The United Nations Security Council on Friday lifted sanctions on the Central Bank of Libya and the Libyan Foreign Bank, moves that were warmly received by the United States and Britain.
“This will allow the United States and other countries to unfreeze billions of dollars to help Libyans build their new democracy,” U.S. Ambassador Susan Rice said.
The sanctions had been imposed early this year by U.N. Security Council resolutions 1970 and 1973 in an attempt to halt the killing of unarmed demonstrators by forces loyal to longtime leader Moammar Gadhafi.
“Now, as Libyans develop their new state, these sanctions can be ended responsibly,” Rice said.
“The United States will continue to work with the new government of Libya to ensure that it has the resources and support it needs, and we will stand with the Libyan people as they leave behind decades of tyranny and chart a prosperous, democratic and secure future for their country.”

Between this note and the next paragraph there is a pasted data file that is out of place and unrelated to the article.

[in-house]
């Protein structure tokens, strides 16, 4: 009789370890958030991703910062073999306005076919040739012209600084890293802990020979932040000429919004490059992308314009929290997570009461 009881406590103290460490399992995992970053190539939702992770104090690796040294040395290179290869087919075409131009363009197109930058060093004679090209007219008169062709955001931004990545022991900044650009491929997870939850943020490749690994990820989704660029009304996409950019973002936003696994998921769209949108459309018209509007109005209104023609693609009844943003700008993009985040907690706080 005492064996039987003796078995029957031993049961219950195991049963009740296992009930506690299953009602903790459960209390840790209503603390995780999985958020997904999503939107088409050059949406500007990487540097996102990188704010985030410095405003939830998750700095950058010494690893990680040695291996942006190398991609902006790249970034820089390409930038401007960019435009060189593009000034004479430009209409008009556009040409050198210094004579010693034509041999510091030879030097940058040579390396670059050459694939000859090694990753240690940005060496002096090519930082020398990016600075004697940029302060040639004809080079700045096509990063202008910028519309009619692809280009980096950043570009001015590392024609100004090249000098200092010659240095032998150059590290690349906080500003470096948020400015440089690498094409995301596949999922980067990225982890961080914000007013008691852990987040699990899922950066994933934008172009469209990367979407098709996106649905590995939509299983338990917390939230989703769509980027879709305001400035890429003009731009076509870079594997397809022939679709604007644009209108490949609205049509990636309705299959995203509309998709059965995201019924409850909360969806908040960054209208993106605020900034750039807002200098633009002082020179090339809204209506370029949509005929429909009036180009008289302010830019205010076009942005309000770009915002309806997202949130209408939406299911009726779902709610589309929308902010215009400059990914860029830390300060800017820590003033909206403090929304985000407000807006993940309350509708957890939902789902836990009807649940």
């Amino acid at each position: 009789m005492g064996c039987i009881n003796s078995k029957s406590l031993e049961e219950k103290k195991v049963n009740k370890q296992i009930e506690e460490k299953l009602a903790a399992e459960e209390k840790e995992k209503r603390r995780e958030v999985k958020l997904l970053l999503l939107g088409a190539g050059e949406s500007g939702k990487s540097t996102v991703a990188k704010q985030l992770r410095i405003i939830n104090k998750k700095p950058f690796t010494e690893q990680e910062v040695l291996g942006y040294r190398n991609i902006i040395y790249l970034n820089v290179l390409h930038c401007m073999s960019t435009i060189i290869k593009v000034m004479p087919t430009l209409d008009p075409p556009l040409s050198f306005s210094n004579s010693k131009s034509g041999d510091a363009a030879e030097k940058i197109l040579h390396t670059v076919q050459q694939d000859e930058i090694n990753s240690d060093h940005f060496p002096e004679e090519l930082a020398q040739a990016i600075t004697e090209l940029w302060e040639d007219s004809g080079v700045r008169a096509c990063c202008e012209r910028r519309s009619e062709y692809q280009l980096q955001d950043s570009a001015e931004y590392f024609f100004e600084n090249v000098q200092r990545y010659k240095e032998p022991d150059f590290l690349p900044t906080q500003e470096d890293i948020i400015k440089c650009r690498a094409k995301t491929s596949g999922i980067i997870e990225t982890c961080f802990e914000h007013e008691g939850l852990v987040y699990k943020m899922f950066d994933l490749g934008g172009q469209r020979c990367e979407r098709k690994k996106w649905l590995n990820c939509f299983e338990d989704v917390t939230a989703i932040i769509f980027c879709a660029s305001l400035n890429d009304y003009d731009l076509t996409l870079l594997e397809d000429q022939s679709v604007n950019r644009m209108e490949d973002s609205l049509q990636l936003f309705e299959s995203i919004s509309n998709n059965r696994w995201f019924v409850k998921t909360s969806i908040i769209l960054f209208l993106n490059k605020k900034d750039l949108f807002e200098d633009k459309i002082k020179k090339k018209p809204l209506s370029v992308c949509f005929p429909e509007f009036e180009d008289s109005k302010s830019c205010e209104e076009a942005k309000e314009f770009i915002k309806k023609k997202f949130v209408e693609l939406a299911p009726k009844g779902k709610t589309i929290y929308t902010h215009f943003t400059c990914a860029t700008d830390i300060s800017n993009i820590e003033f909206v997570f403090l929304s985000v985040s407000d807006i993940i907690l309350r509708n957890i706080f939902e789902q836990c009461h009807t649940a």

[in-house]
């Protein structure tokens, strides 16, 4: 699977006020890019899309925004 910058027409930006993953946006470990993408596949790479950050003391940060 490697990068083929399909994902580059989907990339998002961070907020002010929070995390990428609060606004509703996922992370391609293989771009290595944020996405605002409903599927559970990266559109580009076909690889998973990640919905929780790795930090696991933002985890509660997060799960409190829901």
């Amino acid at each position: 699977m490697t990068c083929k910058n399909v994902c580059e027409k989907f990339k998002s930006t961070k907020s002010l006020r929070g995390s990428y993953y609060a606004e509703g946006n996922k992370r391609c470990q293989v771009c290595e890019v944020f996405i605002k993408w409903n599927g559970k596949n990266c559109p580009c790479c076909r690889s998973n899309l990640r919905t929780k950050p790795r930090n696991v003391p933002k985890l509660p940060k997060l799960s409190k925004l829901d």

Britain’s Foreign Secretary William Hague, in a statement, said the move “means that Libya’s government will now have full access to the significant funds needed to help rebuild the country, to underpin stability and to ensure that Libyans can make the transactions that are essential to everyday life.”
Britain is working to pass the regulation needed to release about $10.1 billion in frozen Libyan assets, he said.
Hague called on the country’s transitional government to work toward building “a transparent and accountable financial system which will underpin a newly prosperous Libya.”